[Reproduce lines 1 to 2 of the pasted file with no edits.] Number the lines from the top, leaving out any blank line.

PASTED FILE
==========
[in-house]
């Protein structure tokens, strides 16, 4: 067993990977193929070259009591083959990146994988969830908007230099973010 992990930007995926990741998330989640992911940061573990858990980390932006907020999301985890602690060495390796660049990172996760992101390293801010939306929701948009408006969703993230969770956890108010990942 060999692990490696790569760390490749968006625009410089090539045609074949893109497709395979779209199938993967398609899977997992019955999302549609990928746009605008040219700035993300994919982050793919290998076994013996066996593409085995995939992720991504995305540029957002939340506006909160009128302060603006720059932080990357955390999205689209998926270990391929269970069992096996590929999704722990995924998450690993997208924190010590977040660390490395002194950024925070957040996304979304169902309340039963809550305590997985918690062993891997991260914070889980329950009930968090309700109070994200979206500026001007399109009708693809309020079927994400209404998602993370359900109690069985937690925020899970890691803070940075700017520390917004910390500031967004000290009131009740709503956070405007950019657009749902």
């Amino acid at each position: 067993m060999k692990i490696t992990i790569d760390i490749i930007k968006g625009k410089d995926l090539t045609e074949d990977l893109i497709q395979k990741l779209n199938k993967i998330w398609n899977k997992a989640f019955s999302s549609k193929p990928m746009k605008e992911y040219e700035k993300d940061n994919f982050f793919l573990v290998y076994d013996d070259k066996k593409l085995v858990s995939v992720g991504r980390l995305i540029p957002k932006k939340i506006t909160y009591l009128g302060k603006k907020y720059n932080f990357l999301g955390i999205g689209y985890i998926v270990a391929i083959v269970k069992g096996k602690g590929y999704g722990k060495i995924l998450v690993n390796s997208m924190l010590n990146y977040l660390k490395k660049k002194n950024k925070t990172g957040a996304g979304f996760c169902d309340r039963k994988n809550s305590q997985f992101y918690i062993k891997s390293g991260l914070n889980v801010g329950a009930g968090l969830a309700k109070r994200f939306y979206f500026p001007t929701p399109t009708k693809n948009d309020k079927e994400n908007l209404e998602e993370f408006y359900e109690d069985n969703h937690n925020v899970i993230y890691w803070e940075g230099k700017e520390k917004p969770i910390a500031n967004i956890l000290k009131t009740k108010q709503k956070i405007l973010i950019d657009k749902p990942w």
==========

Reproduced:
[in-house]
């Protein structure tokens, strides 16, 4: 067993990977193929070259009591083959990146994988969830908007230099973010 992990930007995926990741998330989640992911940061573990858990980390932006907020999301985890602690060495390796660049990172996760992101390293801010939306929701948009408006969703993230969770956890108010990942 060999692990490696790569760390490749968006625009410089090539045609074949893109497709395979779209199938993967398609899977997992019955999302549609990928746009605008040219700035993300994919982050793919290998076994013996066996593409085995995939992720991504995305540029957002939340506006909160009128302060603006720059932080990357955390999205689209998926270990391929269970069992096996590929999704722990995924998450690993997208924190010590977040660390490395002194950024925070957040996304979304169902309340039963809550305590997985918690062993891997991260914070889980329950009930968090309700109070994200979206500026001007399109009708693809309020079927994400209404998602993370359900109690069985937690925020899970890691803070940075700017520390917004910390500031967004000290009131009740709503956070405007950019657009749902």